WFIT Features

Beethoven’s Fourth Piano Concerto was the last that he would be able to perform himself before progressive hearing loss robbed him of the ability to play with an orchestra.

Angry and bitter, he wrote some of his most fiery music in the first years of the 1800s – think the Symphony No. 5 – but this concerto wasn’t one of them. This is Beethoven at his most lyrical.

Franz Schubert -- also beset with woe -- too was able to put aside his problems and write evocative songs inspired by the beauty of his surroundings.

Beethoven wrote his piano concerti with the specific aim of displaying his talents both as a composer and as a pianist when he moved to the great musical center of Vienna. We'll hear the second concerto, as we go through the cycle of five over these few weeks. Progressive hearing loss was to doom his career as a performer, even as his skills as a composer reached unsurpassed heights.

This week we begin the cycle of the Beethoven piano concerti, of which there are five.

Beethoven arrived in Vienna as a young man the way Bob Dylan later arrived in New York: a country bumpkin determined to make a big splash in the world. and what better way to do it than with his own concerti featuring himself as soloist. Alas, things went badly for Beethoven: as his writing became more ambitious, progressive hearing loss robbed him of his ability to  perform ensemble works. We'll listen to the process as it unfolded this Thursday and over the next four weeks.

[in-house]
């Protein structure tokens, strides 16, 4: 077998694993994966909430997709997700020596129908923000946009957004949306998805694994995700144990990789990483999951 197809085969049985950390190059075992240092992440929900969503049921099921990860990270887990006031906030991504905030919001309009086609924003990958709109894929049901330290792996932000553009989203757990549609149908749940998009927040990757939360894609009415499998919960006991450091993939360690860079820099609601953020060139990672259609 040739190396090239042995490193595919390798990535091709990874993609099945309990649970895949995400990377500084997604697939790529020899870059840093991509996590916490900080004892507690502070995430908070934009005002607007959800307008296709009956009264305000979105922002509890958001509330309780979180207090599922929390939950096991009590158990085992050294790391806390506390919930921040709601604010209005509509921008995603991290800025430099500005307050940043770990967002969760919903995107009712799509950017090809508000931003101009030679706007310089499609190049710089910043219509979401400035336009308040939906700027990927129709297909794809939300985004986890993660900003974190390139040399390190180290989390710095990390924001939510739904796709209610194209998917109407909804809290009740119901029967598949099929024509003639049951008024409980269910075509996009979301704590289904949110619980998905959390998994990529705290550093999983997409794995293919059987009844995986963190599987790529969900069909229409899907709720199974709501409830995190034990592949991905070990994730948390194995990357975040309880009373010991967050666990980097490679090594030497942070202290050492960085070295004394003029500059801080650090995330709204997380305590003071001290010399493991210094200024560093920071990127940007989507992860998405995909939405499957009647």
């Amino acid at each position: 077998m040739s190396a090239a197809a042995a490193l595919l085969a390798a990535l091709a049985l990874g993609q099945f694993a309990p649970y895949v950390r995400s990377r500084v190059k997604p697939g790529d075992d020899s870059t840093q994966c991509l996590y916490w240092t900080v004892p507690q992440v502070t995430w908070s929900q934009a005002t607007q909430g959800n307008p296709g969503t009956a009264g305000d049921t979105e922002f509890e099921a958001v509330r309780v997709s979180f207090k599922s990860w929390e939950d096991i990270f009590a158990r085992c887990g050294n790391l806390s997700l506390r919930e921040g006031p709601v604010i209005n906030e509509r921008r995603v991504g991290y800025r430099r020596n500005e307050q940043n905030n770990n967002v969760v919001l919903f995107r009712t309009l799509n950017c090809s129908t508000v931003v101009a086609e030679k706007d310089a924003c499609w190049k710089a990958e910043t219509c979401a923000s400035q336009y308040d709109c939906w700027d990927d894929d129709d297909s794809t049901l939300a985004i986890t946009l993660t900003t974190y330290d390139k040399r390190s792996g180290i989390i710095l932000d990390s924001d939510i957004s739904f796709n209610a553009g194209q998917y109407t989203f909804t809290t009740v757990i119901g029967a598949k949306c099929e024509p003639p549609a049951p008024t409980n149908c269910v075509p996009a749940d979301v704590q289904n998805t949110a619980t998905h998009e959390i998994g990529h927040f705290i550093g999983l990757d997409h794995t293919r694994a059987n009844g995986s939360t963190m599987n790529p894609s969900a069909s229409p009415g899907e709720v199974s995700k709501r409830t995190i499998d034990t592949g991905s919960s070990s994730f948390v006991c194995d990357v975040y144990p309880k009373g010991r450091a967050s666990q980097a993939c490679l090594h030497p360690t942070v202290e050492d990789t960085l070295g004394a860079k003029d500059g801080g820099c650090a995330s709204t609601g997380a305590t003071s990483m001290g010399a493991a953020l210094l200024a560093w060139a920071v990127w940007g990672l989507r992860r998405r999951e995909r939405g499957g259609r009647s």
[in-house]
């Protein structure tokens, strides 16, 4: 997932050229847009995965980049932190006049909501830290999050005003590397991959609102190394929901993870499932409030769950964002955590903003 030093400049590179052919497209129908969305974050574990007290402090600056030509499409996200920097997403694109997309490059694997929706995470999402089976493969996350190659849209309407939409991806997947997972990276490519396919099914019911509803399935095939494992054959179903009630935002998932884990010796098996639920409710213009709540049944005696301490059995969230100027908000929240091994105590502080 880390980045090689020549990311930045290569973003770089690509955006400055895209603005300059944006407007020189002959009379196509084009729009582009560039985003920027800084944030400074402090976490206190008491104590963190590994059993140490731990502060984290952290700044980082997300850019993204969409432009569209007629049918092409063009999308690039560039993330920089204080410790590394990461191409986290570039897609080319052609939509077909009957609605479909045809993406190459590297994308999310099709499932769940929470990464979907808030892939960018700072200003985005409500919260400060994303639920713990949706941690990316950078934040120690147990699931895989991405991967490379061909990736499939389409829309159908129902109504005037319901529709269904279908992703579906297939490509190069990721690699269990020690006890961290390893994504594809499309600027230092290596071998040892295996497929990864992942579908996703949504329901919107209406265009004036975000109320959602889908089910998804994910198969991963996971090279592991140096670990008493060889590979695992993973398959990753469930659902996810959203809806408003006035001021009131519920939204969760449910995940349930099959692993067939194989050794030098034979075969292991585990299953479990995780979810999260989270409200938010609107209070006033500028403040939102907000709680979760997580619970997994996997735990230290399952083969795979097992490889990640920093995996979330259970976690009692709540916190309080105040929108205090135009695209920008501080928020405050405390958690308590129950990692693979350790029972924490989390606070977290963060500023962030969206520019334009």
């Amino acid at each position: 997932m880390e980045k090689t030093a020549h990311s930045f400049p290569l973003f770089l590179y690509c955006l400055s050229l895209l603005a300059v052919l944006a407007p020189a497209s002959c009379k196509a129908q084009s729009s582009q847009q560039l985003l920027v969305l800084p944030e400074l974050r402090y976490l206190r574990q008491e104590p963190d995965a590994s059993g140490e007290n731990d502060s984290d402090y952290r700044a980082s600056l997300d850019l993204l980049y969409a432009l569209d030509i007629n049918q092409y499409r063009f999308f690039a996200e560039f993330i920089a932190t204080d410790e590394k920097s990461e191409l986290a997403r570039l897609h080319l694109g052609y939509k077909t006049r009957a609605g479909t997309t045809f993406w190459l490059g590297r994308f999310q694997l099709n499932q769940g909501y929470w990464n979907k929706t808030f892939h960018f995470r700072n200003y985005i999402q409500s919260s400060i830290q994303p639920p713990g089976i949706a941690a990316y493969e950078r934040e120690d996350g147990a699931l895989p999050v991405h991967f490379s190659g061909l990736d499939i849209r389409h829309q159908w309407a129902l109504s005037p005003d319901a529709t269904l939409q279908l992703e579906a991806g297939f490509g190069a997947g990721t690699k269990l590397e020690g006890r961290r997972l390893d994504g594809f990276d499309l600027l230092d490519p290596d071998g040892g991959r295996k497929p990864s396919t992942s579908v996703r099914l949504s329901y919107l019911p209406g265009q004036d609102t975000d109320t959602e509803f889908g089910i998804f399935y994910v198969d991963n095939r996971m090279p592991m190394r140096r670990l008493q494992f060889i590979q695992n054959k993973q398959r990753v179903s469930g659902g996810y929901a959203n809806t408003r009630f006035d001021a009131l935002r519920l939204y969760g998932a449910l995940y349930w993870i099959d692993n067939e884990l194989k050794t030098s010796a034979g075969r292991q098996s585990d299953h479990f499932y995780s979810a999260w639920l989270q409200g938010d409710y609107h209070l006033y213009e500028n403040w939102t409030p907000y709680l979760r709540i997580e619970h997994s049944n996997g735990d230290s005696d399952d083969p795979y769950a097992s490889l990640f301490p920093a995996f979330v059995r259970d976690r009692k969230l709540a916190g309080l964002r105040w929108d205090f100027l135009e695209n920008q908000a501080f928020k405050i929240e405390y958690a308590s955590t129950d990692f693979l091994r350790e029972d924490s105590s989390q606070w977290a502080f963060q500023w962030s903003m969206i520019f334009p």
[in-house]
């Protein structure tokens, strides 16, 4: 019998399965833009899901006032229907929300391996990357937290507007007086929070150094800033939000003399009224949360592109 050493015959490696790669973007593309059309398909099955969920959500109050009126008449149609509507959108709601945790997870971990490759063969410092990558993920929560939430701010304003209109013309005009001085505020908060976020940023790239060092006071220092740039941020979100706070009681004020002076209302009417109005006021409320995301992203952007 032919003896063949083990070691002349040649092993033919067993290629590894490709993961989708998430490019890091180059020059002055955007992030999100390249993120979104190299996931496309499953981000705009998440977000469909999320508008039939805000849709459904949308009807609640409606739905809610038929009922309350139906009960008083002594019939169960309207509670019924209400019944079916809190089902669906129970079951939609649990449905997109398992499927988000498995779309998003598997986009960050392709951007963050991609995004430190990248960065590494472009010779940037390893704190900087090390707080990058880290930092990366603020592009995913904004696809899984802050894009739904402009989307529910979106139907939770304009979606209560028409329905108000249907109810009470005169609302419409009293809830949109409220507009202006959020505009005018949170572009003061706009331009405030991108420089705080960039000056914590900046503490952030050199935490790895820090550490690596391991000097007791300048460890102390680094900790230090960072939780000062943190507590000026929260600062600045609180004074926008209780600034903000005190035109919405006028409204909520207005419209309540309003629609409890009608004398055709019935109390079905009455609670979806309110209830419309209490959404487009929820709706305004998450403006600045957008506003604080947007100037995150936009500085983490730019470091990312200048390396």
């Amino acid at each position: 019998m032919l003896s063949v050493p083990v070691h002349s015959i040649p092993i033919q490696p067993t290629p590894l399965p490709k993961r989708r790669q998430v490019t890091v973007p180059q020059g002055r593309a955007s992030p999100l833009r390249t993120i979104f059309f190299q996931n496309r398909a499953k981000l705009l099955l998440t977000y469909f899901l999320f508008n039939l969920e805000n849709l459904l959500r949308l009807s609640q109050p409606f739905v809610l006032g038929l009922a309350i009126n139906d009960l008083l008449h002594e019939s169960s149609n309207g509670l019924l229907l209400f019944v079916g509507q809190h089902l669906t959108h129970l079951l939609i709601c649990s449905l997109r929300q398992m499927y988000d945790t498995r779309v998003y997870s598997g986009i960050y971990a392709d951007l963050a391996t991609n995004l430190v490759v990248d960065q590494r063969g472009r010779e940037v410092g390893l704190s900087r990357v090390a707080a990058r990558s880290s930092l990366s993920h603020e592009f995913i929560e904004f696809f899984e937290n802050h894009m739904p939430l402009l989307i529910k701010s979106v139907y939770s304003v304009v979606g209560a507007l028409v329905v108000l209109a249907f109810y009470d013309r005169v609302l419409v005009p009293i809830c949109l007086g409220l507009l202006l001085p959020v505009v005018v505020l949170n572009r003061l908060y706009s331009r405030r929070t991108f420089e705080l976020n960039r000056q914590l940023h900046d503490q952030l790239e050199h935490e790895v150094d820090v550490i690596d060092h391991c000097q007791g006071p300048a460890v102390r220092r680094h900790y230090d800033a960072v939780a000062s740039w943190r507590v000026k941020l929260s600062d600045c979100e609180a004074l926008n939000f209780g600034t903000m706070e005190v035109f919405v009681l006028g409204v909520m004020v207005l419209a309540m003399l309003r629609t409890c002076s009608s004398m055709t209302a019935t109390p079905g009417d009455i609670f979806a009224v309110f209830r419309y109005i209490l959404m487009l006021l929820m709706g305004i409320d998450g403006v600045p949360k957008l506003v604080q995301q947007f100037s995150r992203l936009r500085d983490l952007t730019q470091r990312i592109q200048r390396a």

Blues With a Twist hosts Sister Mary and Jeanie Kelly have put together their list (in no particular order)of the the top 10 blues albums of 2015.

Artist / Album

Anthony Geraci And The Boston Blues All Stars / Fifty Shades of Blue

If you didn't know any better and got plopped into 19th century Europe, you'd probably think that this guy Shakespeare was a pretty good librettist or ballet impressario rather than a substantial playwright himself.

It seemed for a few decades that half the major composers were tripping over each other adapting the Bard's plays into operas, ballets, and other musical forms. Gounod, Bellini, Verdi, Berlioz, Mendelssohn, Liszt, Faure, and others gave it a try -- often several tries.